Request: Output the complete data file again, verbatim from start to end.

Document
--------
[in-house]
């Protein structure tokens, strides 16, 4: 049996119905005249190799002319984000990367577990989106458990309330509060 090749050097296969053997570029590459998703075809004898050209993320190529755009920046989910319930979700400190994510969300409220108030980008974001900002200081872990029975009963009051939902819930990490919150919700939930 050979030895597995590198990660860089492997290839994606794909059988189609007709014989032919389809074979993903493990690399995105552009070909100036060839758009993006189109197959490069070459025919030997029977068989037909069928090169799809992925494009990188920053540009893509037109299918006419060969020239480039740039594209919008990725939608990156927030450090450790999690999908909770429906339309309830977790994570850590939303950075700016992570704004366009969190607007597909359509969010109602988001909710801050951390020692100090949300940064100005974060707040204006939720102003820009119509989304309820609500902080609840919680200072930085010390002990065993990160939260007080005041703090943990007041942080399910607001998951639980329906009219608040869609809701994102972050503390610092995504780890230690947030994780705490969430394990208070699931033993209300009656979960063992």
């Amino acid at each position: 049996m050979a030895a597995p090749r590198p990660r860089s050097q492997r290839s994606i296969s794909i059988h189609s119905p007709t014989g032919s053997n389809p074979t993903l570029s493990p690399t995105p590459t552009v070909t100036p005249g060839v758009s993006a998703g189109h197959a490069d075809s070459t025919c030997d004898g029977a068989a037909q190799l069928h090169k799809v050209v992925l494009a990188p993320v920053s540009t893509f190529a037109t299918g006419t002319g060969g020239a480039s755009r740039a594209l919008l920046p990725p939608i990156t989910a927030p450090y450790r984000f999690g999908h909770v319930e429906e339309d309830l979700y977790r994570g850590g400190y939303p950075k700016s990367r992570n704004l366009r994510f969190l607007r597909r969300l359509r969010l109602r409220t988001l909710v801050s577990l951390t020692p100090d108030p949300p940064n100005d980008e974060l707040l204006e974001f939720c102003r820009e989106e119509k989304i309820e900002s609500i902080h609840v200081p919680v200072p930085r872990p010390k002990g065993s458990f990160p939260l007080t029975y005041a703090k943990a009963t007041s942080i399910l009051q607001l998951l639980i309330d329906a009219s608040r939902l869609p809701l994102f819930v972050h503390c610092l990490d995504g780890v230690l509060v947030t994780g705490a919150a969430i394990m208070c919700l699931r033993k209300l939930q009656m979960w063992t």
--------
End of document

[in-house]
């Protein structure tokens, strides 16, 4: 049996119905005249190799002319984000990367577990989106458990309330509060 090749050097296969053997570029590459998703075809004898050209993320190529755009920046989910319930979700400190994510969300409220108030980008974001900002200081872990029975009963009051939902819930990490919150919700939930 050979030895597995590198990660860089492997290839994606794909059988189609007709014989032919389809074979993903493990690399995105552009070909100036060839758009993006189109197959490069070459025919030997029977068989037909069928090169799809992925494009990188920053540009893509037109299918006419060969020239480039740039594209919008990725939608990156927030450090450790999690999908909770429906339309309830977790994570850590939303950075700016992570704004366009969190607007597909359509969010109602988001909710801050951390020692100090949300940064100005974060707040204006939720102003820009119509989304309820609500902080609840919680200072930085010390002990065993990160939260007080005041703090943990007041942080399910607001998951639980329906009219608040869609809701994102972050503390610092995504780890230690947030994780705490969430394990208070699931033993209300009656979960063992």
């Amino acid at each position: 049996m050979a030895a597995p090749r590198p990660r860089s050097q492997r290839s994606i296969s794909i059988h189609s119905p007709t014989g032919s053997n389809p074979t993903l570029s493990p690399t995105p590459t552009v070909t100036p005249g060839v758009s993006a998703g189109h197959a490069d075809s070459t025919c030997d004898g029977a068989a037909q190799l069928h090169k799809v050209v992925l494009a990188p993320v920053s540009t893509f190529a037109t299918g006419t002319g060969g020239a480039s755009r740039a594209l919008l920046p990725p939608i990156t989910a927030p450090y450790r984000f999690g999908h909770v319930e429906e339309d309830l979700y977790r994570g850590g400190y939303p950075k700016s990367r992570n704004l366009r994510f969190l607007r597909r969300l359509r969010l109602r409220t988001l909710v801050s577990l951390t020692p100090d108030p949300p940064n100005d980008e974060l707040l204006e974001f939720c102003r820009e989106e119509k989304i309820e900002s609500i902080h609840v200081p919680v200072p930085r872990p010390k002990g065993s458990f990160p939260l007080t029975y005041a703090k943990a009963t007041s942080i399910l009051q607001l998951l639980i309330d329906a009219s608040r939902l869609p809701l994102f819930v972050h503390c610092l990490d995504g780890v230690l509060v947030t994780g705490a919150a969430i394990m208070c919700l699931r033993k209300l939930q009656m979960w063992t």